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‘It could take years’: Slow recovery predicted for public transport

“There has been a significant behavioural change among the professionals in the CBD, as a lot of people realised they can work from home.”

He added that more people would choose to walk, cycle or drive to work in coming months amid fear of community transmission of COVID-19 on public transport.

Patronage for buses is less than half (47 per cent) of what it was in the previous two years on average and train patronage is down 39 per cent, he said.

Opal trips fell by more than 30 million between March and April alone, with more than half of the drop on the city’s trains. However the number of trips went from 18.9 million in May to 28 million in June.

Professor Stephen Greaves from Sydney University’s Institute of Transport and Logistics said it could take years before patronage recovers.

“We can only speculate about a [coronavirus] second wave [however] there will be a dip in July through school holidays with people going away, but I think it’s going to come back far more slowly,” Professor Greaves said.

Plenty of seats: commuters on the train at Sydney's Central Station.

Plenty of seats: commuters on the train at Sydney’s Central Station.Credit:Kate Geraghty

“It’ll be a long time before we get back to those levels we saw a year ago … we could be talking years.”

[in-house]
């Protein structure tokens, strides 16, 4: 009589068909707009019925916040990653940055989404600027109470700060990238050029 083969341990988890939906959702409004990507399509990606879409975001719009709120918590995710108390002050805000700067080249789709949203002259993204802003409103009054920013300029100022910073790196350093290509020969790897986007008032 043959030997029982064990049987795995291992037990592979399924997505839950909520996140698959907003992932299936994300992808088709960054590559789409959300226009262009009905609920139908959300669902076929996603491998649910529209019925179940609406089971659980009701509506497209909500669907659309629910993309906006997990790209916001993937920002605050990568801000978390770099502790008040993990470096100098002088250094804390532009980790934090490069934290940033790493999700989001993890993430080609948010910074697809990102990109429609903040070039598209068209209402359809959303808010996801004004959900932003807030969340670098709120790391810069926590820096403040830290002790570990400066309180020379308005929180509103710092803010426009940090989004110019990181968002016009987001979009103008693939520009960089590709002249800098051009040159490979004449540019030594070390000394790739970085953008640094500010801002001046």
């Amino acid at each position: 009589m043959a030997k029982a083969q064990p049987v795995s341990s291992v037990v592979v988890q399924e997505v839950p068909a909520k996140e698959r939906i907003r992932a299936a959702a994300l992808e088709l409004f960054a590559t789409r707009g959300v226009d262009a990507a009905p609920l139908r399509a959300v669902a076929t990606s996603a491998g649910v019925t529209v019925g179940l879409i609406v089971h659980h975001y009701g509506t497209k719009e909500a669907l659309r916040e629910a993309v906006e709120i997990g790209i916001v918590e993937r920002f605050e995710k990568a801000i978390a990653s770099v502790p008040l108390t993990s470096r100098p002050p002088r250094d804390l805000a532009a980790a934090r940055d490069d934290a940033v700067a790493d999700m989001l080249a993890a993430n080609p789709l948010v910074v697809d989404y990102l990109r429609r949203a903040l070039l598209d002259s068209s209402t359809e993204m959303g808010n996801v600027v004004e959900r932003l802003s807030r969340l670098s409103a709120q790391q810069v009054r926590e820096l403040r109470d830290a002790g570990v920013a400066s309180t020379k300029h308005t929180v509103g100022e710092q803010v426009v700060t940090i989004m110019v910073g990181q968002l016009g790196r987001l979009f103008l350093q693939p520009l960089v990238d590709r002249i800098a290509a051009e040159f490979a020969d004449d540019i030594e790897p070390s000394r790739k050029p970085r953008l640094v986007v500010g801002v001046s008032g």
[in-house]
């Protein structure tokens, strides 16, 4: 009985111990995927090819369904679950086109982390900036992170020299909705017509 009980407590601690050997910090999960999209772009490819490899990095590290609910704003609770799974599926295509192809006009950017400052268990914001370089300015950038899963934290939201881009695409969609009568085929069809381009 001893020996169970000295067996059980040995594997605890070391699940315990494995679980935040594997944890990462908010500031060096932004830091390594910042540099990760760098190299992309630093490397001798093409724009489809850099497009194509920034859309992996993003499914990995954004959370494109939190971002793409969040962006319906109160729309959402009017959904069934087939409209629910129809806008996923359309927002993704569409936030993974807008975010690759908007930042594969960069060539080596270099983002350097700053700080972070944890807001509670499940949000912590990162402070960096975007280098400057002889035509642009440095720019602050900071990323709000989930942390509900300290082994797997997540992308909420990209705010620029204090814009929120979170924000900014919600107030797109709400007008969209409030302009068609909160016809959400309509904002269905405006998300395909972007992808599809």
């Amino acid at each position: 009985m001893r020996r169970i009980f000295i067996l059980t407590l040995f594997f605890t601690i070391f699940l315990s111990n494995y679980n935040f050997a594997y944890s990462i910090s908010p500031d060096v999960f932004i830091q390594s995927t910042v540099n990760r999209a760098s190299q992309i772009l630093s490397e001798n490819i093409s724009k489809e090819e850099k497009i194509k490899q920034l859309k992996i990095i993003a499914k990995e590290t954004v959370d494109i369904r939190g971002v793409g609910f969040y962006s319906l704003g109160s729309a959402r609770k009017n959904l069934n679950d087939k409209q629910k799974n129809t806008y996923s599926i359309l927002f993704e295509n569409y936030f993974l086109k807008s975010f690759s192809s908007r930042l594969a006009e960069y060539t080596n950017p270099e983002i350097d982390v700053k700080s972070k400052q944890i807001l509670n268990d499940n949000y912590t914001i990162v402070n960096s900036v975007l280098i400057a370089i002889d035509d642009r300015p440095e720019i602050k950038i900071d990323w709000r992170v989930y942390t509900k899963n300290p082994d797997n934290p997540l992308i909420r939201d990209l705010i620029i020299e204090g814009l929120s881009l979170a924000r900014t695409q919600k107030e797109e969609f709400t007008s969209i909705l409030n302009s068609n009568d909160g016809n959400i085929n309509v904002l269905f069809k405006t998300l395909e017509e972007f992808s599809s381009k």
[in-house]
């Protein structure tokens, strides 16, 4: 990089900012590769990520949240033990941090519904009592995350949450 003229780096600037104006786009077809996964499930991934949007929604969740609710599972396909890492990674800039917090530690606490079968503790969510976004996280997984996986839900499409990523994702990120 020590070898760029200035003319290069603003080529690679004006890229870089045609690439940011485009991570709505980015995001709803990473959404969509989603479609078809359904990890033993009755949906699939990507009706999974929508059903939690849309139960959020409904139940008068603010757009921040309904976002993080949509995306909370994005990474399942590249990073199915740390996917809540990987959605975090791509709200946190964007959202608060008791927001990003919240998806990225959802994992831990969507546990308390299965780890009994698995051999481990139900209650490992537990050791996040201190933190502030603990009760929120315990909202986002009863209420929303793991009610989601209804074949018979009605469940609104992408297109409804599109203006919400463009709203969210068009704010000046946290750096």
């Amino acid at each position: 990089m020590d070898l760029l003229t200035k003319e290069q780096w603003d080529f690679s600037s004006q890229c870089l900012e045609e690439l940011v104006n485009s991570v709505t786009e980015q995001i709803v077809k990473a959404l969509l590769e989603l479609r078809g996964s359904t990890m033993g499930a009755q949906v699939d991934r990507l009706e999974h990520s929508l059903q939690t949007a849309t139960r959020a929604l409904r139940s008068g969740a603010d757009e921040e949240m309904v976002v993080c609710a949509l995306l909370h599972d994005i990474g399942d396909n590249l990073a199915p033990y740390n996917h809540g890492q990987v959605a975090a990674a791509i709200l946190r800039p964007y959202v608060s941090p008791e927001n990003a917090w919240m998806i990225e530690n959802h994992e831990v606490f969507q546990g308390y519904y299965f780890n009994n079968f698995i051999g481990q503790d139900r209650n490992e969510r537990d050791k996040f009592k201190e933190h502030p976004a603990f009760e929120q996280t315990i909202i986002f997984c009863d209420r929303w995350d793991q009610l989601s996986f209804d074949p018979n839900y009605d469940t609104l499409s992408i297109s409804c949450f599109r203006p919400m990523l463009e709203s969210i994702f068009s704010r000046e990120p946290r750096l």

While trains were running at just over 40 per cent compared to June last year, buses had more than half of the usual commuters on board, Transport for NSW data shows.

Buses in the city’s inner west and eastern suburbs, as well as the Hills district and lower north shore, have remained quieter than those in Sydney’s outer suburbs, especially the south-west.

Commuter numbers on buses in Liverpool, Punchbowl, Bankstown and Blacktown were between 60 and 65 per cent through June, compared to the same time last year, while the Inner West (48 per cent) and the eastern suburbs (42 per cent) were well below 2019 levels.

Professor Greaves said people living and working in the east and inner-city had more transport options to get to work compared to those in Sydney’s west.

He added that there was likely a higher proportion of people able to work from home in the inner suburbs equating to less people using public transport.

A lack of tourists was likely affecting passenger numbers across the city and east as travellers were not visiting places like the Opera House and Bondi Beach.


The T5 Cumberland line, servicing a belt from Richmond to Campbelltown, had the strongest shift to normalcy in Sydney through June, running at about 65 per cent of what it was in June 2019.

The T7 Olympic Park line remains the quietest, with just 19 per cent of the patronage it had in June 2019.

While public transport remains quiet, the city’s roads have filled quickly, with traffic down just 7 per cent across the last week of June. And for the month of June, traffic was down just 5 per cent on last year’s level.

Ferries are running at just one-third of the Opal trips they were recording in June last year, with Taronga Zoo the most impacted route.

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